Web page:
Donations down; ND fares better than peers
Aaron Steiner | Friday, February 13, 2009
While donations to the University “certainly have been affected by the economic downturn,” the University has fared better than most of its peers, Notre Dame’s Vice President for University Relations Lou Nanni said Thursday.
Nanni said his office has seen a measurable impact on fundraising given the current economic situation, which he called “unprecedented in most of our lifetimes.”
In the most recent seven-month period, the University raised slightly over $157 million in cash, pledges and deferred gifts, down almost 90 million from the previous year, which Nanni said was a record year for donations.
“The situation has affected philanthropic giving across the board, and Notre Dame’s not immune to that,” Nanni said.
He emphasized that Notre Dame has fared better than its peers.
“Relative to other schools, we’ve been doing reasonably well,” he said. “We have a very loyal following in alumni, parents and friends. … We’re really, really privileged in terms of the adhesion and loyalty [of donors].”
Nanni called Notre Dame a “preferred charity” for most donors.
But he was cautious about predicting whether the situation would improve or not.
“We’re fairly early into this downturn,” he said. “No one knows how much worse will it get and how much longer will it go.”
A new survey by the Council for Advancement and Support of Education forecasted a 1.7 percent decrease in fundraising this year, making it the second worst in the past 21 years.
Nanni said it’s too early to make comparisons to downturns like those experienced in the 1980s or after Sept. 11, but “all indications” lead him to believe that the current recession will be far worse than either of those.
Nanni said he sees a “combination” of a decline in donors and amounts of individual donations.
Some donors have lost “anywhere between 30 to 50 percent of their net worth,” Nanni said.
“And what is perhaps most difficult … is the uncertainty as to when this economy is going to come back,” he said, which has affected giving.
The University is currently in the middle of the fourth year of its largest capital campaign in its history, the Spirit of Notre Dame campaign. The campaign began in July of 2004 with the goal of raising $1.5 billion.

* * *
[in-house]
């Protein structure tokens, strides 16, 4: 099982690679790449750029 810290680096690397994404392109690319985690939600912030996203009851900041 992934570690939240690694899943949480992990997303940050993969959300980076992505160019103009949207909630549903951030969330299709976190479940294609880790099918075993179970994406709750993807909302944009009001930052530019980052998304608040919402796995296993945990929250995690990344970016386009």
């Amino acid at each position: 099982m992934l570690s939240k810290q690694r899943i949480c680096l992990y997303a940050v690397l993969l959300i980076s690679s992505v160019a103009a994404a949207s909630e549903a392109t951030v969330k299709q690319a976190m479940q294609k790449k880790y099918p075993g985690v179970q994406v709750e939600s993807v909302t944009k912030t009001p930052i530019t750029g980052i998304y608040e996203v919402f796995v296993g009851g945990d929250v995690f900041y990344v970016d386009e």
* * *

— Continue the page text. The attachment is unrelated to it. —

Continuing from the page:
The University has raised $1.46 billion to date, which is about 97 percent of the goal, with over two years remaining.
Of the $1.46 billion raised, about 70 percent has already been received in cash, he said.
“That’s a very high pledge payment rate for any campaign nationally,” Nanni said, “so that leaves us less vulnerable than other schools.”
Nanni said the timing of the campaign has been particularly advantageous.
“As you recall the economy dipped in 2002, 2003, so our starting point was particularly gratuitous,” he said. Now, nearly all funds have been raised with enough time for the University to meet and exceed the goal, Nanni said.
“We have been very blessed, timing wise,” he said.
“A number of universities announced campaigns this summer,” he said, adding that it would be a “very difficult” time to hold such a campaign.
During the recession, Nanni said that fundraising efforts “focus on the basic fundamentals.”
“This is a time when Notre Dame really focuses on cultivating relationships among prospective donors,” he said.
The University can emphasize the impact that donations have, he said.
“There’s a lot of ways to give to Notre Dame where at the same time people can feel they’re impacting … greater society and it’s needs,” he said.